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Predicting the effectiveness of metal catalysts

Date:
November 27, 2009
Source:
CNRS (Délégation Paris Michel-Ange)
Summary:
Catalysis is a process that is widely used in industry to synthesize molecules or materials. However, determining catalytic mechanisms is a major challenge for modern chemistry. Researchers have now used numerical simulation methods to show how the selectivity of reaction mechanisms at the surface of a metal catalyst can be understood far more simply.

Catalysis is a process that is widely used in industry to synthesize molecules or materials. However, determining catalytic mechanisms is a major challenge for modern chemistry. Researchers at the Laboratoire de Chimie de Lyon (CNRS / Ecole normale supérieure de Lyon) have used numerical simulation methods to show how the selectivity of reaction mechanisms at the surface of a metal catalyst can be understood far more simply.

This discovery marks an important step forward in the identification of competitive catalytic mechanisms and therefore in the design of innovative, cheaper and cleaner processes. The results are published in the 9 November 2009 issue of the journal Angewandte Chemie International Edition.

In industry, catalysis is used for the synthesis of plastics, drugs, cosmetics and fuels. Catalysts not only accelerate chemical reactions, but can also be used to drive them along pathways through possible reaction networks, thus getting more efficiently to the desired product while avoiding undesirable by-products. In this way, controlling the reaction mechanisms of a catalyst, according to its nature and structure, enables the reaction to be directed towards the desired compound. In order to identify these mechanisms, intensive computations are needed to determine the energy barriers involved, which are associated with the identification of transition states, intermediate points on the synthetic pathway of a product.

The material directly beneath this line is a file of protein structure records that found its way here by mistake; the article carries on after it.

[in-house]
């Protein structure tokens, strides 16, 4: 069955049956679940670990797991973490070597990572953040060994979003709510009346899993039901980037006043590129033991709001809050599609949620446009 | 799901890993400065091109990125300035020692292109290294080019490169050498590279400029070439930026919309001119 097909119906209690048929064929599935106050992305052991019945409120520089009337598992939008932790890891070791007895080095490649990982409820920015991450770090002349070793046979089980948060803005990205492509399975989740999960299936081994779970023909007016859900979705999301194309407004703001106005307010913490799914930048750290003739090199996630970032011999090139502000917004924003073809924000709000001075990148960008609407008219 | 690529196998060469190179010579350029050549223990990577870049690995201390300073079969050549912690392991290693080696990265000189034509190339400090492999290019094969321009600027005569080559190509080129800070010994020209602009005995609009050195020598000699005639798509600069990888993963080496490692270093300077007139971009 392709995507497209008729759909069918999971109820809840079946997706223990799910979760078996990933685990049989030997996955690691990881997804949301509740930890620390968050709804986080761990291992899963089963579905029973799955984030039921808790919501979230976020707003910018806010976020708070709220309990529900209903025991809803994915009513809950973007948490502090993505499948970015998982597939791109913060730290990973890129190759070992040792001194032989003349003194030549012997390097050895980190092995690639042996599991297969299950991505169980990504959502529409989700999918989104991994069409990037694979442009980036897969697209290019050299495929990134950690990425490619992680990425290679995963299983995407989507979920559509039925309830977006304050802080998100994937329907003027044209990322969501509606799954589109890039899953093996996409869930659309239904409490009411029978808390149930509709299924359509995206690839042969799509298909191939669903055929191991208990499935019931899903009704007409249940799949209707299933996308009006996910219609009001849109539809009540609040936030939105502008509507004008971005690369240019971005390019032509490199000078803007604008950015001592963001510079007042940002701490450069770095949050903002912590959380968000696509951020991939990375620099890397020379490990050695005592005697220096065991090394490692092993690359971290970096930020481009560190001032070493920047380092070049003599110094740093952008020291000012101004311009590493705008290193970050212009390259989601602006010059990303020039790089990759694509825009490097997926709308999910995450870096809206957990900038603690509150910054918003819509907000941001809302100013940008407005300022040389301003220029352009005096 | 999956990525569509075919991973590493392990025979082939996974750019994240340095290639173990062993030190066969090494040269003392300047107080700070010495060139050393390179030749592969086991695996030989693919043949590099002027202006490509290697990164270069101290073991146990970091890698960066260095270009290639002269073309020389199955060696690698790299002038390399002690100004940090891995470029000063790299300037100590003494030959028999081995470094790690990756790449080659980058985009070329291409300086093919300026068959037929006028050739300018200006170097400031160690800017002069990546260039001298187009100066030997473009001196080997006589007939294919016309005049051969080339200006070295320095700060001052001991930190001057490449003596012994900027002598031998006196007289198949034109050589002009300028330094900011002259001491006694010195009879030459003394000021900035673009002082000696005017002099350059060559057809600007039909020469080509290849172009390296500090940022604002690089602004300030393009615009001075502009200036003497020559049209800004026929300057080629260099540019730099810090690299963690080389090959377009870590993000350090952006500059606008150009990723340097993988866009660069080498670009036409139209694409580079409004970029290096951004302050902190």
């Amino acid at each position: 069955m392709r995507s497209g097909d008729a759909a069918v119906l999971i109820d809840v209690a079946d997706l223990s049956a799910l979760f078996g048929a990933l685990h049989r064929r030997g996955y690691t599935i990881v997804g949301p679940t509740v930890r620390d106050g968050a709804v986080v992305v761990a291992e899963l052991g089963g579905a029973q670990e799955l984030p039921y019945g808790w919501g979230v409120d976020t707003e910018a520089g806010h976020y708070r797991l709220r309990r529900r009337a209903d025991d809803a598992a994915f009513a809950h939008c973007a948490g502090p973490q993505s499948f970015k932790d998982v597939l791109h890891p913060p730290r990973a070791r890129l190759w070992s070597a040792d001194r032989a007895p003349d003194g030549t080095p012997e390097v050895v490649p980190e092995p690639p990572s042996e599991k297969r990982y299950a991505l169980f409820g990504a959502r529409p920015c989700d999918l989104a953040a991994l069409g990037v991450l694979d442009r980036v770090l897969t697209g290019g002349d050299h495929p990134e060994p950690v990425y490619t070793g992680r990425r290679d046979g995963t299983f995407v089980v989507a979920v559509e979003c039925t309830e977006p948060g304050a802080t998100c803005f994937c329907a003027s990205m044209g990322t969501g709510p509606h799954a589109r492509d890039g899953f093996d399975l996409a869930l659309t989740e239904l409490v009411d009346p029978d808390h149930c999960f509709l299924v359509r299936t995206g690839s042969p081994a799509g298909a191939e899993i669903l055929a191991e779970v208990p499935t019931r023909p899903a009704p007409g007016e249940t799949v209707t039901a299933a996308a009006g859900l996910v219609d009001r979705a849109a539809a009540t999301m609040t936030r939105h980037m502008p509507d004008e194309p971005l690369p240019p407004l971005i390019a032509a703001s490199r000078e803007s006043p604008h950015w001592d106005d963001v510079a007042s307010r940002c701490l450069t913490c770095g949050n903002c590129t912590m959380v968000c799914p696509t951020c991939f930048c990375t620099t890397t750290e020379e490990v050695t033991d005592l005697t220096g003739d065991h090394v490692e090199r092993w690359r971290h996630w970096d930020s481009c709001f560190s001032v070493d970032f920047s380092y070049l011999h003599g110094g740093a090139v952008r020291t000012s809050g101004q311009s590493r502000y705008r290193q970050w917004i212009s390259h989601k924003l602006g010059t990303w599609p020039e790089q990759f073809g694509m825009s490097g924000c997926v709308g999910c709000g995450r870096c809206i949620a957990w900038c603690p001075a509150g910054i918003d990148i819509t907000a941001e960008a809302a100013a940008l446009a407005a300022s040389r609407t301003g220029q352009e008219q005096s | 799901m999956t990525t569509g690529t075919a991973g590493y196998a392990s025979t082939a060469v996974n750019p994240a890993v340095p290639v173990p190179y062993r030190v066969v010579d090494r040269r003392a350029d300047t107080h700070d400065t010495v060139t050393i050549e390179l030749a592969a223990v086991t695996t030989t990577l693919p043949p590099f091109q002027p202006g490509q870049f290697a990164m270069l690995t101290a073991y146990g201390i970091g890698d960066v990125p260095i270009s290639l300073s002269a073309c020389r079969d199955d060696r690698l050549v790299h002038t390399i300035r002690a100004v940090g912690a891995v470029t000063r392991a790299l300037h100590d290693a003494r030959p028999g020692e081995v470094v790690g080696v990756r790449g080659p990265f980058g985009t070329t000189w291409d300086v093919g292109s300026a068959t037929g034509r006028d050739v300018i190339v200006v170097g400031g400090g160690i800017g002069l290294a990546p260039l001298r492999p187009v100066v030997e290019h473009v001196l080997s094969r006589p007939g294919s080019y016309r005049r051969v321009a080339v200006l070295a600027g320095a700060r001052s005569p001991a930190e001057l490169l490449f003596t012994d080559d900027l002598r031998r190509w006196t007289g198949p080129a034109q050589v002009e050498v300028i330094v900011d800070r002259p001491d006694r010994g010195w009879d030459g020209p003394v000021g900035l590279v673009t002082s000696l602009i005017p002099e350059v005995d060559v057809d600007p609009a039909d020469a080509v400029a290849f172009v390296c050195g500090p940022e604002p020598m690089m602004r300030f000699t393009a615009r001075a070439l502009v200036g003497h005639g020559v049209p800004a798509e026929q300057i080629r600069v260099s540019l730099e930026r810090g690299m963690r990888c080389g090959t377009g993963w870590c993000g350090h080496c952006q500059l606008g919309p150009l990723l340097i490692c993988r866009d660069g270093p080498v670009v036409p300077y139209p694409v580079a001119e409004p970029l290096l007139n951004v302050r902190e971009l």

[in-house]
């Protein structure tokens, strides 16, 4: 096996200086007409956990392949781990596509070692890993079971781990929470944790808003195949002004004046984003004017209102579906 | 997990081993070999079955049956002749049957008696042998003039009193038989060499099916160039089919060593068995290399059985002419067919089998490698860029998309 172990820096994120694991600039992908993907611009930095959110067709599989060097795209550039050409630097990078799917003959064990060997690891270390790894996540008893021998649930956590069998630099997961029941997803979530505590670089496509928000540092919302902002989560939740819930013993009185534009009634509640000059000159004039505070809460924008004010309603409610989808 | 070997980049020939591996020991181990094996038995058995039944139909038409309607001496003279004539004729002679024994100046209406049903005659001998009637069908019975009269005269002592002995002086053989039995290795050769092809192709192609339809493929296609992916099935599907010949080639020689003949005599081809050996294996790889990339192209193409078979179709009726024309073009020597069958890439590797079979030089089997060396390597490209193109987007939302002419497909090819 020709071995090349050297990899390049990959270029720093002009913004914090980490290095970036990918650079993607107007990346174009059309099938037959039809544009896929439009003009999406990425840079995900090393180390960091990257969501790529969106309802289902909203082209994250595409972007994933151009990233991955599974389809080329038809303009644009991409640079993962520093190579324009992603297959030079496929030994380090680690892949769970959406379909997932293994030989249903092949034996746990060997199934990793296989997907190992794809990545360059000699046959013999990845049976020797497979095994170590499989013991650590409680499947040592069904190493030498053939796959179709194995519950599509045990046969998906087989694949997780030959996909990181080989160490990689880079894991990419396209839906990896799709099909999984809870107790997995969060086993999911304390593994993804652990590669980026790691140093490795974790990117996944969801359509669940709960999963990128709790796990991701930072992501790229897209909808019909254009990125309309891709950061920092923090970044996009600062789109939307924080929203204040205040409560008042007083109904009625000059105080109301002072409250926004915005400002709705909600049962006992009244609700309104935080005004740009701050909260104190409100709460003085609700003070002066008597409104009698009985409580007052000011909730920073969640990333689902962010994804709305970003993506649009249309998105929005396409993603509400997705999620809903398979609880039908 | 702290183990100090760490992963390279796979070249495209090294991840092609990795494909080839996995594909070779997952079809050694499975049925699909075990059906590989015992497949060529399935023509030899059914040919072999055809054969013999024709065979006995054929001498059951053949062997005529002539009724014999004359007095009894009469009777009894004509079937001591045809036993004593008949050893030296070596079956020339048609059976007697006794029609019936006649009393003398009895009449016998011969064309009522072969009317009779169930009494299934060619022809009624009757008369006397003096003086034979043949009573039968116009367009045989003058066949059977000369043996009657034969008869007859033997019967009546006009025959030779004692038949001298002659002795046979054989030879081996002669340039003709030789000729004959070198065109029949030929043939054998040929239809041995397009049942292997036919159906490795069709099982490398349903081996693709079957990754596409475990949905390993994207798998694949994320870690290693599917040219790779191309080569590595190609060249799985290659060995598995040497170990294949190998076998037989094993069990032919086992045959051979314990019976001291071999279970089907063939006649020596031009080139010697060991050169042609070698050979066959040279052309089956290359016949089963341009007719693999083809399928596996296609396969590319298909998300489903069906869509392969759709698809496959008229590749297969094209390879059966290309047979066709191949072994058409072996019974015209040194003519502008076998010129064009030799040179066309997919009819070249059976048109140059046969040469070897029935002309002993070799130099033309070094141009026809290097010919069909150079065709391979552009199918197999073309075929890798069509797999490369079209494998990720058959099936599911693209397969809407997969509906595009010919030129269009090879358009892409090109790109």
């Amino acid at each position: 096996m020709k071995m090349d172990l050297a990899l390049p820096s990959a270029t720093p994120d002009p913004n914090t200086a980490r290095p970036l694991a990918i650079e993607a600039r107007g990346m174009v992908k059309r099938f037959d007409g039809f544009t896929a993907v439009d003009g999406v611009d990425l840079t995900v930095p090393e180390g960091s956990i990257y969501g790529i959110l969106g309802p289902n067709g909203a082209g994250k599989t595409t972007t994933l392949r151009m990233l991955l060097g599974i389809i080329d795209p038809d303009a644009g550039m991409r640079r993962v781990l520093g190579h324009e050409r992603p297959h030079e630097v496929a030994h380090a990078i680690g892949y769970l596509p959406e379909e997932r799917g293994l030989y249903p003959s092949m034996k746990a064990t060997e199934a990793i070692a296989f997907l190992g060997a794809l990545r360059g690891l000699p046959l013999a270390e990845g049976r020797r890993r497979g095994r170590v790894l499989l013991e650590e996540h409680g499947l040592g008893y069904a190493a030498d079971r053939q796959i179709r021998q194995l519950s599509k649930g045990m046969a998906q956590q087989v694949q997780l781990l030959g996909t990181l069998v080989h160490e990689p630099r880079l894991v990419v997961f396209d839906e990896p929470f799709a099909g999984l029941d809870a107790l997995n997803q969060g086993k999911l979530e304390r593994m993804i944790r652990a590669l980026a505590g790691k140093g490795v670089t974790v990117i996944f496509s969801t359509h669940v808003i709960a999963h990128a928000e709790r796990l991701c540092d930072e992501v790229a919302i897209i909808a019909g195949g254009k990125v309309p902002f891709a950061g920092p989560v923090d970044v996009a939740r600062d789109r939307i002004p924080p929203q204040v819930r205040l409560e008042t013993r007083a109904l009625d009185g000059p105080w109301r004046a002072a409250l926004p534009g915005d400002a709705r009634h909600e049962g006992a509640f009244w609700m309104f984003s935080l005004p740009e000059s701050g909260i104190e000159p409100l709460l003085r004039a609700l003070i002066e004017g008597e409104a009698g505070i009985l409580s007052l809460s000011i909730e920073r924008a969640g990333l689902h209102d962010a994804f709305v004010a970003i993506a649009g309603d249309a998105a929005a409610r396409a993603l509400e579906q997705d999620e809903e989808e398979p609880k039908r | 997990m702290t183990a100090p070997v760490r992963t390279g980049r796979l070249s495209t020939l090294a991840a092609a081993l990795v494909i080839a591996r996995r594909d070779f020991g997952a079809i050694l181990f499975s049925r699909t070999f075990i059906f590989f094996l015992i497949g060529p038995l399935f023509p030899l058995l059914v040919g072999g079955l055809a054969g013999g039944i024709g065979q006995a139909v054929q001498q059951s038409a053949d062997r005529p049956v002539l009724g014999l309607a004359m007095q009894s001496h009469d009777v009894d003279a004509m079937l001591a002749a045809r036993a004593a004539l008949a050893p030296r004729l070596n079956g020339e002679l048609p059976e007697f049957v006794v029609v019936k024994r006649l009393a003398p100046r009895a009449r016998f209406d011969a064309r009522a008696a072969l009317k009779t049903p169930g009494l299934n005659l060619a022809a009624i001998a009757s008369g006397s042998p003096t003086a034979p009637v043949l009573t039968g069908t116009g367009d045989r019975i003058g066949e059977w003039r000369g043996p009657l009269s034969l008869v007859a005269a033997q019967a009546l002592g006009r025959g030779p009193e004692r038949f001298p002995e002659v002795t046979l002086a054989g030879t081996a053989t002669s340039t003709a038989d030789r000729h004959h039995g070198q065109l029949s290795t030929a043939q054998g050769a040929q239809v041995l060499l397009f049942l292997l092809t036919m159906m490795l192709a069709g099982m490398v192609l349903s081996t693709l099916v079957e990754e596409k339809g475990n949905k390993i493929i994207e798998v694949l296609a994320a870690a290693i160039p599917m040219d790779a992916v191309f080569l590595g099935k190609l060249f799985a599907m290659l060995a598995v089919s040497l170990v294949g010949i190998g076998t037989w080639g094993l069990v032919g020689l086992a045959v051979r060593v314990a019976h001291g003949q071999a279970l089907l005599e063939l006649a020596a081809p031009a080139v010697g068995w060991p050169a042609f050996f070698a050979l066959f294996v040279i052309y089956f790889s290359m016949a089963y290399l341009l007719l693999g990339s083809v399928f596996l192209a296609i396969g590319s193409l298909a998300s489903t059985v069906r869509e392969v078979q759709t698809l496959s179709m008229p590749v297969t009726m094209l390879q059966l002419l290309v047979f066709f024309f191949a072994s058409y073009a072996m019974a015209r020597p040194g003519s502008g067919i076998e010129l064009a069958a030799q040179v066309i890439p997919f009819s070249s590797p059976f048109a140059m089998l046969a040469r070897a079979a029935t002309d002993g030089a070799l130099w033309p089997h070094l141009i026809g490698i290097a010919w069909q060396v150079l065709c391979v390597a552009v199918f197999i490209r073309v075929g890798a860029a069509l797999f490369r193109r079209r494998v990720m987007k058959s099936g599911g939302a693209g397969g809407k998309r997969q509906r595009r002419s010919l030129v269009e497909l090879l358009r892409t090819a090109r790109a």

This method is therefore currently limited to simple reaction schemes. In order to synthesize more complex molecules of use to society, such as drugs, the number of possible reaction networks rapidly becomes very great, and an exhaustive exploration of the associated mechanisms is almost impossible. The selectivity of the reaction (ie the pathway that will be followed) is therefore extremely difficult to understand and to control.

The researchers showed that the activation energy for one step in a series of catalytic reactions can be predicted by simply calculating the bond energy between the reactants and the surface of the catalyst, which is a much simpler quantity to evaluate than the energies of transition states. The reaction they studied was the interaction between hydrogen and an organic compound on a platinum surface. This molecule contains four possible sites for the reaction, which leads to a complex network of 32 elementary steps that need to be considered in the mechanism.

How does the catalyst drive the reaction through this maze? The researchers showed that, for each set of steps related to a reactive site, there is a correlation between the activation cost of conversion and the bond energy of the reactants at the surface just before the reaction occurs. Besides its simplicity, the correlation found provides especially reliable predictions that can be extended to a wide family of organic molecules.


Story Source:

The above story is based on materials provided by CNRS (Délégation Paris Michel-Ange). Note: Materials may be edited for content and length.


Cite This Page:

CNRS (Délégation Paris Michel-Ange). "Predicting the effectiveness of metal catalysts." ScienceDaily. ScienceDaily, 27 November 2009. <www.sciencedaily.com/releases/2009/11/091117192400.htm>.
CNRS (Délégation Paris Michel-Ange). (2009, November 27). Predicting the effectiveness of metal catalysts. ScienceDaily. Retrieved August 20, 2014 from www.sciencedaily.com/releases/2009/11/091117192400.htm
CNRS (Délégation Paris Michel-Ange). "Predicting the effectiveness of metal catalysts." ScienceDaily. www.sciencedaily.com/releases/2009/11/091117192400.htm (accessed August 20, 2014).

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